The 1994 North Korea Crisis: Military Force a Bad Idea Then (and a Worse One Now)
A sense of alarm is rising throughout East Asia as North Korea ramps up its ballistic missile and nuclear weapons programs. The failed missile launch on April 15 is just the latest evidence that Pyongyang is not backing away from pursuing those efforts. Kim Jong-un’s behavior crosses several red lines that the Trump administration and previous U.S. presidents had drawn. Since taking office, Secretary of State Rex Tillerson, National Security Advisor H. R. McMaster and President Donald Trump have emphasized that all options, including military force, are on the table to prevent North Korea from becoming a full-fledged ballistic missile and nuclear weapons power. To back up those threats, Washington, DC dispatched a carrier strike group to waters near the Korean Peninsula.
This is not the first time that American officials contemplated using military force to deal with Pyongyang’s disruptive behavior. In early 1994, Bill Clinton’s administration pondered that option as North Korea blocked international inspectors who were tasked with certifying Pyongyang’s adherence to the Nuclear Nonproliferation Treaty. There was growing evidence that the North Koreans were processing plutonium from a reactor at Yongbyon and had possibly extracted enough fissile material to build two bombs.
In his memoirs, Clinton described his administration’s reaction to those developments. “I was determined to prevent North Korea from developing a nuclear arsenal, even at the risk of war.” He had former Secretary of Defense William Perry convey that message in the strongest terms in comments to newspaper reporters and editors. Clinton added: “In order to make absolutely certain that the North Koreans knew we were serious, Perry continued the tough talk over the next three days, even saying we would not rule out a preemptive military strike.”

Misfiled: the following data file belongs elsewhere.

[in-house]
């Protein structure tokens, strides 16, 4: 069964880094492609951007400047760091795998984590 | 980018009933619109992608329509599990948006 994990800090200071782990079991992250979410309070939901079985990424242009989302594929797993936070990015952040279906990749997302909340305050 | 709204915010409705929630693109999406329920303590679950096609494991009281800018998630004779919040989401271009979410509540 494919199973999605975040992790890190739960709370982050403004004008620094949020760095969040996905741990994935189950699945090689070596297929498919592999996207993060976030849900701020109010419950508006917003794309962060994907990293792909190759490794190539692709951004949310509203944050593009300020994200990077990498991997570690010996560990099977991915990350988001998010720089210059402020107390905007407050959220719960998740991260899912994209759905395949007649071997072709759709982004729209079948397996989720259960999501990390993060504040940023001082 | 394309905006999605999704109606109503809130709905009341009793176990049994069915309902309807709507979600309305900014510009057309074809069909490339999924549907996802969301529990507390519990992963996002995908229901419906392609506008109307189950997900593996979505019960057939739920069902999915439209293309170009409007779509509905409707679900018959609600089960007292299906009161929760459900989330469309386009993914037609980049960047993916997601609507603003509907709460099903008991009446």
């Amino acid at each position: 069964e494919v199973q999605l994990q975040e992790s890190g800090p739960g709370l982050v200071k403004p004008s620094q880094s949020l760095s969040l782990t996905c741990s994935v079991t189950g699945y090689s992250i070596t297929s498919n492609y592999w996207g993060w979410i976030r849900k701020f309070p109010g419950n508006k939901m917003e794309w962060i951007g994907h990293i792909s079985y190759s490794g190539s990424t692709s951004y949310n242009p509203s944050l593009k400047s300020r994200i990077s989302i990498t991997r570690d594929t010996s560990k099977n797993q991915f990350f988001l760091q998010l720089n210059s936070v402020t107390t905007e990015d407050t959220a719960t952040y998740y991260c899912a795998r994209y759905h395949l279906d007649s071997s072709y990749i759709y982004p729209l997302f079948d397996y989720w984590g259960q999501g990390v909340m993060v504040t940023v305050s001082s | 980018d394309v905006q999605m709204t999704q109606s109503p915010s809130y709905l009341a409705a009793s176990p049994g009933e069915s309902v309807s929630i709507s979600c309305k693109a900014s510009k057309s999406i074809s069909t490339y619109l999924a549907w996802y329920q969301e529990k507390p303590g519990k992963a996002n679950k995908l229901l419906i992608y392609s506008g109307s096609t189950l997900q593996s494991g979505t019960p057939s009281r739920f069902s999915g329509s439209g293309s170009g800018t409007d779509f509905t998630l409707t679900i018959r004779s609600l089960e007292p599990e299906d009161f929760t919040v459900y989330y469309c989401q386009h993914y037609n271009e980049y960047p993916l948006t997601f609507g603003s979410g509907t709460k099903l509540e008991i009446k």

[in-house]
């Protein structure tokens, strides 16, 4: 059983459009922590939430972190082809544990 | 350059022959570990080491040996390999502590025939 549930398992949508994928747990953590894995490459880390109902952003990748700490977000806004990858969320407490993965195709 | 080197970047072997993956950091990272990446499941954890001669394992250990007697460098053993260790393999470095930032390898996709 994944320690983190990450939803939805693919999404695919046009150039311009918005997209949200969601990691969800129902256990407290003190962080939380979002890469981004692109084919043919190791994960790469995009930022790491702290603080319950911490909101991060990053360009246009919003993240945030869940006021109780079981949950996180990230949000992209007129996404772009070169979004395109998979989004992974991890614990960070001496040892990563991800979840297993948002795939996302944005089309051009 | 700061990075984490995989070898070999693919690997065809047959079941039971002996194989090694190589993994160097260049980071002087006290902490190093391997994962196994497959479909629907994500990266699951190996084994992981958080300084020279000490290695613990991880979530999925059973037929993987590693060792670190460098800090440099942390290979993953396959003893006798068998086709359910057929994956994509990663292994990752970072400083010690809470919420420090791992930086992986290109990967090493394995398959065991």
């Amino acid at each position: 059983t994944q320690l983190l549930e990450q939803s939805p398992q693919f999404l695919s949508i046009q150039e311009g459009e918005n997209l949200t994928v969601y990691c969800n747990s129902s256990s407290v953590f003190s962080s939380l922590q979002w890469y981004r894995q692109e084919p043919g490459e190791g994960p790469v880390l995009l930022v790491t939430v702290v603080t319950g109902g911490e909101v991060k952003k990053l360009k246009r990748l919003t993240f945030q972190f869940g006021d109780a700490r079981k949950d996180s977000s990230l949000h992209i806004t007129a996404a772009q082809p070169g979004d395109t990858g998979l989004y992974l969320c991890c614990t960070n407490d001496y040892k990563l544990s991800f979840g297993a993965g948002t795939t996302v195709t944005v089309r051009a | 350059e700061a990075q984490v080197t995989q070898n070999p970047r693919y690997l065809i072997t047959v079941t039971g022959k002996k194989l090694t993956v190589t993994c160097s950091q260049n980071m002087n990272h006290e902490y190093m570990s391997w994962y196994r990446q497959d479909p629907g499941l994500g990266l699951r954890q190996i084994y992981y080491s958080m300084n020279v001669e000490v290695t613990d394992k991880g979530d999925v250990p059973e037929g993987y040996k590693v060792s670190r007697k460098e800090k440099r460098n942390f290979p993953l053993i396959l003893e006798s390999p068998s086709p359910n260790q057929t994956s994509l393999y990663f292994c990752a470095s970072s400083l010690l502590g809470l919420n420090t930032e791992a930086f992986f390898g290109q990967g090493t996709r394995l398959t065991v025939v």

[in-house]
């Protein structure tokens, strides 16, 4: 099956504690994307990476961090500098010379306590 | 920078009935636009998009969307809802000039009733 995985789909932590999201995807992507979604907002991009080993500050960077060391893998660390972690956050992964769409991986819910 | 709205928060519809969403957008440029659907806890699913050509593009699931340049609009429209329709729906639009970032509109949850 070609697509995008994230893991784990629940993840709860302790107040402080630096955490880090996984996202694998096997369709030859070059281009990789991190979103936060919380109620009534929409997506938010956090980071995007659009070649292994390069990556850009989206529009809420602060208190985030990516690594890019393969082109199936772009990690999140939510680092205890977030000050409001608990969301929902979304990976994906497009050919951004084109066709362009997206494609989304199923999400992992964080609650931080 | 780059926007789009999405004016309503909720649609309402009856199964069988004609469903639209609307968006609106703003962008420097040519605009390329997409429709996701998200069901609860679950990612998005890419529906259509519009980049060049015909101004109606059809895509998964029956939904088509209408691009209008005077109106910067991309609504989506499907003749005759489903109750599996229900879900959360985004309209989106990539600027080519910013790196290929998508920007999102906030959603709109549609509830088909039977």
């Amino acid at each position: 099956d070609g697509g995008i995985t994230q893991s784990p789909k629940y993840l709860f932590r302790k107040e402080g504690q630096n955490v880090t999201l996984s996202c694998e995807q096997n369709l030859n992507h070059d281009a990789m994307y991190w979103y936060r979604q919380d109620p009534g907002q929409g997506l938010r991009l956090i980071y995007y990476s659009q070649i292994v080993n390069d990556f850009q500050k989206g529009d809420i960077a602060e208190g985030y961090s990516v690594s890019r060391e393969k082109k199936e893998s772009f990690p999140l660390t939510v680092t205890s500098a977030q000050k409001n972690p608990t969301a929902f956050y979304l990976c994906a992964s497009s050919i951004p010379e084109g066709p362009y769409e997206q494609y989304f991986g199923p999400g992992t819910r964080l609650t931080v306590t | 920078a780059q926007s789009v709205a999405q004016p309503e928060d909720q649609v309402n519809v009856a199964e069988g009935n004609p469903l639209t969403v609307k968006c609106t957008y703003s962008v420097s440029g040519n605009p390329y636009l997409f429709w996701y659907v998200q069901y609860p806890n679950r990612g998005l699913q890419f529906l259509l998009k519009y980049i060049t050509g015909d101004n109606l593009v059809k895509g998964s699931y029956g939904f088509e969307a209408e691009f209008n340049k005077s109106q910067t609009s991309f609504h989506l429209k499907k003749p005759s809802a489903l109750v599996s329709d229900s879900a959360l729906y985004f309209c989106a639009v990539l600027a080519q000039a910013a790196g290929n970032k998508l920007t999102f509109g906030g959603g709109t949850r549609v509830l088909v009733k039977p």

The administration was not making idle threats. Perry later confirmed that the administration seriously considered conducting “surgical strikes” against North Korea’s nuclear installations. The world was perilously close to witnessing another armed conflict on the Korean Peninsula.
Fortunately, such a tragedy was averted at the last minute. President Jimmy Carter contacted Clinton and indicated that he wanted to go to Pyongyang to try to resolve the growing nuclear issue. Clinton was hesitant to endorse such a mission, but after consulting Vice President Al Gore and members of the national security team he eventually told Carter that he “had no objection” to him going to North Korea so long as he conveyed a laundry list of U.S. demands to dictator Kim Il-sung. That was something less than an enthusiastic endorsement, but it was enough for Carter to negotiate provisions that became the basis for the Agreed Framework that froze North Korea’s plutonium program.
Clinton admitted that one reason he held back from approving air strikes was that he had received “a sobering estimate of the staggering losses both sides would suffer if war broke out.” One hopes that President Trump and his advisers appreciate the same dangers. There is little doubt that the United States could execute the necessary blows to take out North Korea’s nuclear and ballistic missile installations—at least the ones it knows about. But such a victory could come at a horrific human cost. The huge Seoul metropolitan area is located barely thirty miles from the Demilitarized Zone that separates the two Koreas. North Korea has thousands of artillery batteries within range of Seoul. U.S. airpower would undoubtedly eliminate some of those installations, but even multiple MOABs (Mother of All Bombs) could not destroy all of them. Only nuclear strikes might do that, but even President Trump probably is not reckless enough to adopt that option. Resorting to even tactical nuclear weapons would have monumentally negative implications for international order. Among other effects, it would fatally compromise what is left of global nuclear proliferation policy. Current or potential U.S. adversaries would have a powerful incentive to obtain a nuclear deterrent as quickly as possible.